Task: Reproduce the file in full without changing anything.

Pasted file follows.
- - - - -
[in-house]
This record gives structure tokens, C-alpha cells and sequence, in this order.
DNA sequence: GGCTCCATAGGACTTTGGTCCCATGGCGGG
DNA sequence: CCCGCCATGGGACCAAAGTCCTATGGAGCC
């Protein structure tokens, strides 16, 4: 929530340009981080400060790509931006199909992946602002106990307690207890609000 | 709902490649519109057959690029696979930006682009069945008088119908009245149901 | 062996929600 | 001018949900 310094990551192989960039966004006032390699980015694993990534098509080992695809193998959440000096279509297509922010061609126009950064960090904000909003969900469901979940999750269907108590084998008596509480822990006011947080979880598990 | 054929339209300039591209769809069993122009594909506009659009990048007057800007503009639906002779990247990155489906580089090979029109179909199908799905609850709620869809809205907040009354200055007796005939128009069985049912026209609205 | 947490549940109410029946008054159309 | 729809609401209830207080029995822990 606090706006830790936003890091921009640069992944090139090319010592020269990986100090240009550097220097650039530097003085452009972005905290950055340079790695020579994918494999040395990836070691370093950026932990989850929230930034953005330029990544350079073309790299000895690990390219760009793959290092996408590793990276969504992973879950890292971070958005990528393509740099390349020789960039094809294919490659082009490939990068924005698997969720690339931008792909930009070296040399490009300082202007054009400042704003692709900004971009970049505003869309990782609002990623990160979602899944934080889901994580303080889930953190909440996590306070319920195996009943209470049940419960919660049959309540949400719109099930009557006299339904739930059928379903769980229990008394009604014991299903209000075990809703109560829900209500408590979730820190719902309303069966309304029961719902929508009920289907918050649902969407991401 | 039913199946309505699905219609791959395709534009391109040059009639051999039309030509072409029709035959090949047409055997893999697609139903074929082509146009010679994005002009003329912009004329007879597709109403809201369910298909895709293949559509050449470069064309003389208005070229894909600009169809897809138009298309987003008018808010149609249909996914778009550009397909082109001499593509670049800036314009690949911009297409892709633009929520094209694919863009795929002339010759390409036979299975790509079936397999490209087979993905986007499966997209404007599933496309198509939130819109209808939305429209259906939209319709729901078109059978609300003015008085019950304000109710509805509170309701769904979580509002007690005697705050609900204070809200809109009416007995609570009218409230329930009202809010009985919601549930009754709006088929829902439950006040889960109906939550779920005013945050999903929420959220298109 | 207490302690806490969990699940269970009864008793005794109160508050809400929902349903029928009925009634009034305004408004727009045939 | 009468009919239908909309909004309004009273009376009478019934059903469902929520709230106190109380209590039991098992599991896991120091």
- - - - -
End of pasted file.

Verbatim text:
[in-house]
This record gives structure tokens, C-alpha cells and sequence, in this order.
DNA sequence: GGCTCCATAGGACTTTGGTCCCATGGCGGG
DNA sequence: CCCGCCATGGGACCAAAGTCCTATGGAGCC
């Protein structure tokens, strides 16, 4: 929530340009981080400060790509931006199909992946602002106990307690207890609000 | 709902490649519109057959690029696979930006682009069945008088119908009245149901 | 062996929600 | 001018949900 310094990551192989960039966004006032390699980015694993990534098509080992695809193998959440000096279509297509922010061609126009950064960090904000909003969900469901979940999750269907108590084998008596509480822990006011947080979880598990 | 054929339209300039591209769809069993122009594909506009659009990048007057800007503009639906002779990247990155489906580089090979029109179909199908799905609850709620869809809205907040009354200055007796005939128009069985049912026209609205 | 947490549940109410029946008054159309 | 729809609401209830207080029995822990 606090706006830790936003890091921009640069992944090139090319010592020269990986100090240009550097220097650039530097003085452009972005905290950055340079790695020579994918494999040395990836070691370093950026932990989850929230930034953005330029990544350079073309790299000895690990390219760009793959290092996408590793990276969504992973879950890292971070958005990528393509740099390349020789960039094809294919490659082009490939990068924005698997969720690339931008792909930009070296040399490009300082202007054009400042704003692709900004971009970049505003869309990782609002990623990160979602899944934080889901994580303080889930953190909440996590306070319920195996009943209470049940419960919660049959309540949400719109099930009557006299339904739930059928379903769980229990008394009604014991299903209000075990809703109560829900209500408590979730820190719902309303069966309304029961719902929508009920289907918050649902969407991401 | 039913199946309505699905219609791959395709534009391109040059009639051999039309030509072409029709035959090949047409055997893999697609139903074929082509146009010679994005002009003329912009004329007879597709109403809201369910298909895709293949559509050449470069064309003389208005070229894909600009169809897809138009298309987003008018808010149609249909996914778009550009397909082109001499593509670049800036314009690949911009297409892709633009929520094209694919863009795929002339010759390409036979299975790509079936397999490209087979993905986007499966997209404007599933496309198509939130819109209808939305429209259906939209319709729901078109059978609300003015008085019950304000109710509805509170309701769904979580509002007690005697705050609900204070809200809109009416007995609570009218409230329930009202809010009985919601549930009754709006088929829902439950006040889960109906939550779920005013945050999903929420959220298109 | 207490302690806490969990699940269970009864008793005794109160508050809400929902349903029928009925009634009034305004408004727009045939 | 009468009919239908909309909004309004009273009376009478019934059903469902929520709230106190109380209590039991098992599991896991120091």